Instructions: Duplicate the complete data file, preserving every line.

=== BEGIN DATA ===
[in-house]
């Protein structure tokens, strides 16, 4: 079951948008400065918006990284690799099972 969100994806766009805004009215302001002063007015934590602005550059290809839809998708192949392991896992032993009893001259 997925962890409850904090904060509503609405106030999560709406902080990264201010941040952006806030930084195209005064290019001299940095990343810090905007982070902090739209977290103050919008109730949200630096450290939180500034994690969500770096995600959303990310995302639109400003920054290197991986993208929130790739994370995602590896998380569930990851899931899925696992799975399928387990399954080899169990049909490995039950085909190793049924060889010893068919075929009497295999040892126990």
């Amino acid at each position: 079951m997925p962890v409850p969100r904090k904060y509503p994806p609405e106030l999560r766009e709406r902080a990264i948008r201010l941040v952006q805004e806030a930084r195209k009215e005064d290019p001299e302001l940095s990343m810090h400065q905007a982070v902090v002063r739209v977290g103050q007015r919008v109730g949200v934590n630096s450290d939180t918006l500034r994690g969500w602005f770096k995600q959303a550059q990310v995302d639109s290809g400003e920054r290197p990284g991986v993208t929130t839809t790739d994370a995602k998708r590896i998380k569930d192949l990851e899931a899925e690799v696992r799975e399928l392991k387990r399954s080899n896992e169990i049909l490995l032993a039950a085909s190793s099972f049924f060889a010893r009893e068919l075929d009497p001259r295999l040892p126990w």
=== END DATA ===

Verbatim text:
[in-house]
């Protein structure tokens, strides 16, 4: 079951948008400065918006990284690799099972 969100994806766009805004009215302001002063007015934590602005550059290809839809998708192949392991896992032993009893001259 997925962890409850904090904060509503609405106030999560709406902080990264201010941040952006806030930084195209005064290019001299940095990343810090905007982070902090739209977290103050919008109730949200630096450290939180500034994690969500770096995600959303990310995302639109400003920054290197991986993208929130790739994370995602590896998380569930990851899931899925696992799975399928387990399954080899169990049909490995039950085909190793049924060889010893068919075929009497295999040892126990």
């Amino acid at each position: 079951m997925p962890v409850p969100r904090k904060y509503p994806p609405e106030l999560r766009e709406r902080a990264i948008r201010l941040v952006q805004e806030a930084r195209k009215e005064d290019p001299e302001l940095s990343m810090h400065q905007a982070v902090v002063r739209v977290g103050q007015r919008v109730g949200v934590n630096s450290d939180t918006l500034r994690g969500w602005f770096k995600q959303a550059q990310v995302d639109s290809g400003e920054r290197p990284g991986v993208t929130t839809t790739d994370a995602k998708r590896i998380k569930d192949l990851e899931a899925e690799v696992r799975e399928l392991k387990r399954s080899n896992e169990i049909l490995l032993a039950a085909s190793s099972f049924f060889a010893r009893e068919l075929d009497p001259r295999l040892p126990w």